Several interesting findings about new trends in the legal profession are emerging, thanks to a recently released study by legal recruiting firm Robert Half Legal. The report, The Evolving Legal Profession and Emerging Workforce of Tomorrow, which is part of Robert Half Legal's 13th annual Future Law Office project, revealed that the millennial workforce, globalization and a talent crunch are among the top trends affecting the legal profession.
Other key findings included:
- Client service is broadening – Clients are looking for more value from their relationships with law firms. In addition to flexible fee structures, they want their law firm partners to have in-depth knowledge of their industry who can serve as trusted business advisers.
- Globalization is affecting how law firms work with clients – As the economy continues to expand internationally, law firms are responding to client needs abroad by opening law firms in more countries and hiring talent who understands the local laws.
- Highly skilled talents are needed – Law firms and corporations increasingly need more specialized lawyers. Litigation and e-discovery are pivotal areas in which legal organizations continue to need targeted expertise.
The younger generation and social media are influencing the legal workplace – To attract Gen Y and the Millennials, law firms are adapting to their wants, offering open office spaces and work-life balance perks, including flexible scheduling and telecommuting.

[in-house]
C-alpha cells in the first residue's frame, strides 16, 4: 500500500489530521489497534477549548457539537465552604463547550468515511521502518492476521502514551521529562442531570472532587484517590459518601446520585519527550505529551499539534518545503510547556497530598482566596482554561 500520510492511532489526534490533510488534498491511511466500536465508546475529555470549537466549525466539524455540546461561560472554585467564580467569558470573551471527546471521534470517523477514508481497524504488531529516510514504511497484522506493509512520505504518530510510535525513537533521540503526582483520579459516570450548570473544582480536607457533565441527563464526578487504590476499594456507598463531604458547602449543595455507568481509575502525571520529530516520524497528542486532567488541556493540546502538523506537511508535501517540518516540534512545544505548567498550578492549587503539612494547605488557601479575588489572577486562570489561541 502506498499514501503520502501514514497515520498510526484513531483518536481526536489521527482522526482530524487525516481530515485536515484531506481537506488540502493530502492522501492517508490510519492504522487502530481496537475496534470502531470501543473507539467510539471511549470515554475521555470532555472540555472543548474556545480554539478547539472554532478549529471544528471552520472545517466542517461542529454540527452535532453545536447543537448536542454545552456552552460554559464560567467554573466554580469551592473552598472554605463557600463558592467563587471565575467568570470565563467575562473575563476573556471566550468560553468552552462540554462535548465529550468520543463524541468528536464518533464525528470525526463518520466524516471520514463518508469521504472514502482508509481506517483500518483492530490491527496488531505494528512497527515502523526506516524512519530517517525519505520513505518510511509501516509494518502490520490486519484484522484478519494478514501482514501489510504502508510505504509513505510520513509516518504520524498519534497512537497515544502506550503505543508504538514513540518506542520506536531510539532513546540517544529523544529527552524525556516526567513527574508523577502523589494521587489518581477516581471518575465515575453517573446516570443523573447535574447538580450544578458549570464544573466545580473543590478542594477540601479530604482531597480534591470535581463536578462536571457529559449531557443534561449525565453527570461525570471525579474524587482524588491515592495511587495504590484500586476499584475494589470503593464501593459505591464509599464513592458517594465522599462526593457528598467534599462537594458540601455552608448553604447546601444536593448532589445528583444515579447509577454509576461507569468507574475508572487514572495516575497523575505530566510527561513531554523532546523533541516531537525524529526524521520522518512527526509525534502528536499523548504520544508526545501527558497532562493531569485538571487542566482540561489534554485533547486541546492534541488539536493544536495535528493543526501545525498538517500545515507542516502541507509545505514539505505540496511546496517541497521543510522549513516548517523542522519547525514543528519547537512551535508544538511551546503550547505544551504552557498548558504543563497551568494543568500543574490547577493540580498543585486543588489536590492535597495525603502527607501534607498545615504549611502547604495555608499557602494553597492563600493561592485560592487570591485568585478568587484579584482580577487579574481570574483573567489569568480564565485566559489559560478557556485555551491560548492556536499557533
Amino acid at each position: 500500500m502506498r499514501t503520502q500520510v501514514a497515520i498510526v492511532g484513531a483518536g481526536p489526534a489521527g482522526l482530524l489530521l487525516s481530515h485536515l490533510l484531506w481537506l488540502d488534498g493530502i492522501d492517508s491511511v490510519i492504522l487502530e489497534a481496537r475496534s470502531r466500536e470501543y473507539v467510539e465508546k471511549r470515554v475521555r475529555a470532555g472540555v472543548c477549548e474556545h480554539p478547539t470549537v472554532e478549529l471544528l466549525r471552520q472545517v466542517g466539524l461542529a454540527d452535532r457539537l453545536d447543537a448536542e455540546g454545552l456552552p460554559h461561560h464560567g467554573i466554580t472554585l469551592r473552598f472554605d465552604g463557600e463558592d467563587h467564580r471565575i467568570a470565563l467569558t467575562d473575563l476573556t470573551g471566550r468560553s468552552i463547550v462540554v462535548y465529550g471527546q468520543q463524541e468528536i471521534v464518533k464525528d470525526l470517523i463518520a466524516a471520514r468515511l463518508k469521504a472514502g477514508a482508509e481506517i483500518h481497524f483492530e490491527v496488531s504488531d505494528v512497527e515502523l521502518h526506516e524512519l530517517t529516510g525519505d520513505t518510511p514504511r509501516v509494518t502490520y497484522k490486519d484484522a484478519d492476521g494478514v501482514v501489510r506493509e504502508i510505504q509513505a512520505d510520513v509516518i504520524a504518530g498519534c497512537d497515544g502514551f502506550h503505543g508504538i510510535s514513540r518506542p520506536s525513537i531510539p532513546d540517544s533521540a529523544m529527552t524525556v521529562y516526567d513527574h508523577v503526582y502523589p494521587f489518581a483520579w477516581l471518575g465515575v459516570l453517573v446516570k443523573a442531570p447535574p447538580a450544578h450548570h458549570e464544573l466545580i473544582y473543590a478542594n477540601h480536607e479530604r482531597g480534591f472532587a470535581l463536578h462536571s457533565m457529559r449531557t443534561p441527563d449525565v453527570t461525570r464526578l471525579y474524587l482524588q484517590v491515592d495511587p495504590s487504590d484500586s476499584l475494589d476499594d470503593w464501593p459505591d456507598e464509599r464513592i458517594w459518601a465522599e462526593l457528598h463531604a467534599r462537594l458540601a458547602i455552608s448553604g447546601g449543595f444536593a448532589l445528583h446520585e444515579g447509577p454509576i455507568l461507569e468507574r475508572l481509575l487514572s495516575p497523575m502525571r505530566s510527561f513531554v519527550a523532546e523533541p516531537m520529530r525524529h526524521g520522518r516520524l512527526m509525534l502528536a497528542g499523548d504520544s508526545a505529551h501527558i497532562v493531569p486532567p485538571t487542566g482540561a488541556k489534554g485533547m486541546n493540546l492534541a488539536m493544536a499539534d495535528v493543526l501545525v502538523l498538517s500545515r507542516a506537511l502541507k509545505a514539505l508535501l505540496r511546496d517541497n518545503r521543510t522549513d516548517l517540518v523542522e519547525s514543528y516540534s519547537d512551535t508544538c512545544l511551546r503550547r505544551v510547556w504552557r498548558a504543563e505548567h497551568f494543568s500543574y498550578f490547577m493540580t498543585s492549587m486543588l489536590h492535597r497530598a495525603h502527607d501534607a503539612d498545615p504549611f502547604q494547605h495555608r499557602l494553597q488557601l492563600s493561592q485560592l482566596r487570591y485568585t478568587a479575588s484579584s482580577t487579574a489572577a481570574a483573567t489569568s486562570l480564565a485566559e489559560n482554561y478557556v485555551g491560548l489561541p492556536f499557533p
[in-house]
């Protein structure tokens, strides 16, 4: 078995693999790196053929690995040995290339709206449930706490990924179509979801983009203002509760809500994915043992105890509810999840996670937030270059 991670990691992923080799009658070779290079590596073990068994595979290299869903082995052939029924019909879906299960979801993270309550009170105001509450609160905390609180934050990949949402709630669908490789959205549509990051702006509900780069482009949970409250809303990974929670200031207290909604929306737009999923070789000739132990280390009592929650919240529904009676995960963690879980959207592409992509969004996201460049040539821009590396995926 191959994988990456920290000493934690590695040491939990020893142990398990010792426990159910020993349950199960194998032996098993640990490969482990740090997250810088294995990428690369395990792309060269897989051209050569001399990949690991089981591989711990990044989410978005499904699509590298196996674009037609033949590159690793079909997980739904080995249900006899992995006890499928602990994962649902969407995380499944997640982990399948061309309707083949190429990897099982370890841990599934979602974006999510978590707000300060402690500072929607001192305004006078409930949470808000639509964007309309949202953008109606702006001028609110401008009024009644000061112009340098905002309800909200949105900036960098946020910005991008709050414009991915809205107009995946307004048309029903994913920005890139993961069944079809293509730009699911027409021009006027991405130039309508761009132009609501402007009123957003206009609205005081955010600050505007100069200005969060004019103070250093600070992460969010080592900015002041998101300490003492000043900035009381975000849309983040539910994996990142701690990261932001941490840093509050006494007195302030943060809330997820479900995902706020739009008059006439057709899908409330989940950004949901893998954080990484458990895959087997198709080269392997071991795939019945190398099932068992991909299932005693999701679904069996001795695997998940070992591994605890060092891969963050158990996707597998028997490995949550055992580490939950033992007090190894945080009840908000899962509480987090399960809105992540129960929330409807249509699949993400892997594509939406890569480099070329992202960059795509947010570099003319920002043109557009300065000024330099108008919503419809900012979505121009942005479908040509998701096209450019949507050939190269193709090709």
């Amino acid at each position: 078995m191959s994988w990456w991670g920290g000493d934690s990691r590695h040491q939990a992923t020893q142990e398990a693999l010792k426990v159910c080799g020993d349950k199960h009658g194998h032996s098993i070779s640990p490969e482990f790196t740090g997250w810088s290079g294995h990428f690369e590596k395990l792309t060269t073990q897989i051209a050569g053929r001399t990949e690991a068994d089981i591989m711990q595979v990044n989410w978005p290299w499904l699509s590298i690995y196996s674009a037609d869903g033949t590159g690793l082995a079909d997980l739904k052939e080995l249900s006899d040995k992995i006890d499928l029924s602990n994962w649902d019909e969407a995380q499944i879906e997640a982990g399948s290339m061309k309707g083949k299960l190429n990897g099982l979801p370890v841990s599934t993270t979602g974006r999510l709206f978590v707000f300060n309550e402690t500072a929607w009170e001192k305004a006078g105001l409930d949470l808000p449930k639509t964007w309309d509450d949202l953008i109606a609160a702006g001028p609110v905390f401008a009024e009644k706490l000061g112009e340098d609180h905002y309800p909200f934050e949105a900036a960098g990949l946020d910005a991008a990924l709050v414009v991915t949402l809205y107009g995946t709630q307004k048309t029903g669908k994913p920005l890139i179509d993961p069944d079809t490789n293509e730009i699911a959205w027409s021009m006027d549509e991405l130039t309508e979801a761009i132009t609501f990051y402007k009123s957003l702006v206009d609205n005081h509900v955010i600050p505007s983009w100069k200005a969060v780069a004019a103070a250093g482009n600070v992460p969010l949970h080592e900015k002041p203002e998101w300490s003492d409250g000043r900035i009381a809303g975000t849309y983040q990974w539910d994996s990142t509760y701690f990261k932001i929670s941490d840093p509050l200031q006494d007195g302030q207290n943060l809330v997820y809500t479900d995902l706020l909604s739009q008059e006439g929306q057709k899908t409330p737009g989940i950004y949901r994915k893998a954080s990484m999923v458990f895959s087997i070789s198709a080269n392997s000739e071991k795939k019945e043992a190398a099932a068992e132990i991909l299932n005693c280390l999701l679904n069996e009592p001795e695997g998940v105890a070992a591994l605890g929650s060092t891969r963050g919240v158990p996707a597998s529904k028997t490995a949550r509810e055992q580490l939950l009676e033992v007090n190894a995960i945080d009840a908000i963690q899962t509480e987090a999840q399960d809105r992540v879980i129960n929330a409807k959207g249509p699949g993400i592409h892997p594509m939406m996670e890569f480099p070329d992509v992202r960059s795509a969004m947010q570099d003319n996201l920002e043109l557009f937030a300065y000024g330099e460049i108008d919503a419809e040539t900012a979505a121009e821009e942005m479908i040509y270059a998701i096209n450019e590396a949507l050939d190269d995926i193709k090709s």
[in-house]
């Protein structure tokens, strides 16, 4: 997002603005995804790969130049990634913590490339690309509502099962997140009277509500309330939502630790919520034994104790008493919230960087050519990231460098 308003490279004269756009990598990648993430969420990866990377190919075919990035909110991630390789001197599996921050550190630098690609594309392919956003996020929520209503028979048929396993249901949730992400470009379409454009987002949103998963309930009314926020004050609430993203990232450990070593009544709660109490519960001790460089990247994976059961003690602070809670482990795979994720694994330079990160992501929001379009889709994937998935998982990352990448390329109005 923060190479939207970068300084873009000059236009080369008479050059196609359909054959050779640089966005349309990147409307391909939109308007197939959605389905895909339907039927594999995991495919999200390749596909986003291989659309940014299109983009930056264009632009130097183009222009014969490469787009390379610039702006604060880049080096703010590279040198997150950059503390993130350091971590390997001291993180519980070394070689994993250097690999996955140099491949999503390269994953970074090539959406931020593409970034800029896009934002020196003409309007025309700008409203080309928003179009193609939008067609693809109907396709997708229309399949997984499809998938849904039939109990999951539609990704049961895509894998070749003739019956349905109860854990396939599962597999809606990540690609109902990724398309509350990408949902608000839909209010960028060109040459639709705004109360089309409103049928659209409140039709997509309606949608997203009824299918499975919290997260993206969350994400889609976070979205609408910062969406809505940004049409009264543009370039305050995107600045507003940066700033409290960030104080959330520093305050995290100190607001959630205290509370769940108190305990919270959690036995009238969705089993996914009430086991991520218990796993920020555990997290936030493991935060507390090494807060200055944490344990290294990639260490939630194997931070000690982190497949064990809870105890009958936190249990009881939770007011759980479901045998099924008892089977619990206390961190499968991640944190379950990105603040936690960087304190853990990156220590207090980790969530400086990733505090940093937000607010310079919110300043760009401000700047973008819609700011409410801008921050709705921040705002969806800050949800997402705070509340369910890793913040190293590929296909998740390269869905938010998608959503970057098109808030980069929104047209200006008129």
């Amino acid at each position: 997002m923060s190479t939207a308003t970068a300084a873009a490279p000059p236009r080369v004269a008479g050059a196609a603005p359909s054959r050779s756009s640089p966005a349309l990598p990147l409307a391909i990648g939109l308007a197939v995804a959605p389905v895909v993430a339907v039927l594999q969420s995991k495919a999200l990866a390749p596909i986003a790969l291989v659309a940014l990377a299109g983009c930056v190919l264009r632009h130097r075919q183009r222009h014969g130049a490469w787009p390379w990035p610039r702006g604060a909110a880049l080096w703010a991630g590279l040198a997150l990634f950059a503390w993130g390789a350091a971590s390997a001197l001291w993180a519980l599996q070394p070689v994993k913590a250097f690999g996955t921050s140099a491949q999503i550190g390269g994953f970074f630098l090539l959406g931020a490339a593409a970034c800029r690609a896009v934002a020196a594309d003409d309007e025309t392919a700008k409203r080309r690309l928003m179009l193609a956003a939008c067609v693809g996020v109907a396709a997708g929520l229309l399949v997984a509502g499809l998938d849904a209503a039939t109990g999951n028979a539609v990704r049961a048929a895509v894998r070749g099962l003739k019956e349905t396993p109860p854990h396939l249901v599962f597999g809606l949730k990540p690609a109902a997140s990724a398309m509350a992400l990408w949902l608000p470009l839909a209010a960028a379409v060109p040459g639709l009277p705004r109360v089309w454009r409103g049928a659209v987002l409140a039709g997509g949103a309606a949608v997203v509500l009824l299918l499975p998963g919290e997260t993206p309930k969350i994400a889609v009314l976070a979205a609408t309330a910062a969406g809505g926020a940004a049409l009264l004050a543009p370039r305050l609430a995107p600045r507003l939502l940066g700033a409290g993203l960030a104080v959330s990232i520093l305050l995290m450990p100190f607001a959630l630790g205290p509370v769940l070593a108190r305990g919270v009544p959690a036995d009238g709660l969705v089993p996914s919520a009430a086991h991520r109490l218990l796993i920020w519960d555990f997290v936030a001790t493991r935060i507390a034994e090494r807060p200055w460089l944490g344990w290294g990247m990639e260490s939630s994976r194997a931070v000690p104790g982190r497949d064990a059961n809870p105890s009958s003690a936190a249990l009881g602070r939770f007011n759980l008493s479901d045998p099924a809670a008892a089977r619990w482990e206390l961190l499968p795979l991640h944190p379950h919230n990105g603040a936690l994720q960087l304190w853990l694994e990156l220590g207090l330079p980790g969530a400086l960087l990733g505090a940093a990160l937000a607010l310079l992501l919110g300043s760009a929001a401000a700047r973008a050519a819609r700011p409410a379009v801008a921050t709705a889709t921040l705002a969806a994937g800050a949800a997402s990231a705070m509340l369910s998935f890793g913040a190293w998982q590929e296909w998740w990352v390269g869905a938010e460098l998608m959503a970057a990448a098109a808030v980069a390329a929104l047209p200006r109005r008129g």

"The economic downturn reshaped law firm operating models, prompting even large, established firms to modify longstanding traditions, such as hourly billing, in order to improve efficiencies and offer clients more options," said Charles Volkert, executive director of Robert Half Legal. "With reducing legal costs still a prevailing goal for many companies, firms need to recognize clients' resource constraints and prepare creative fee proposals that will work within corporate budgets. These are essential first steps for winning new business and retaining existing clientele."
Read more about the Robert Half study.
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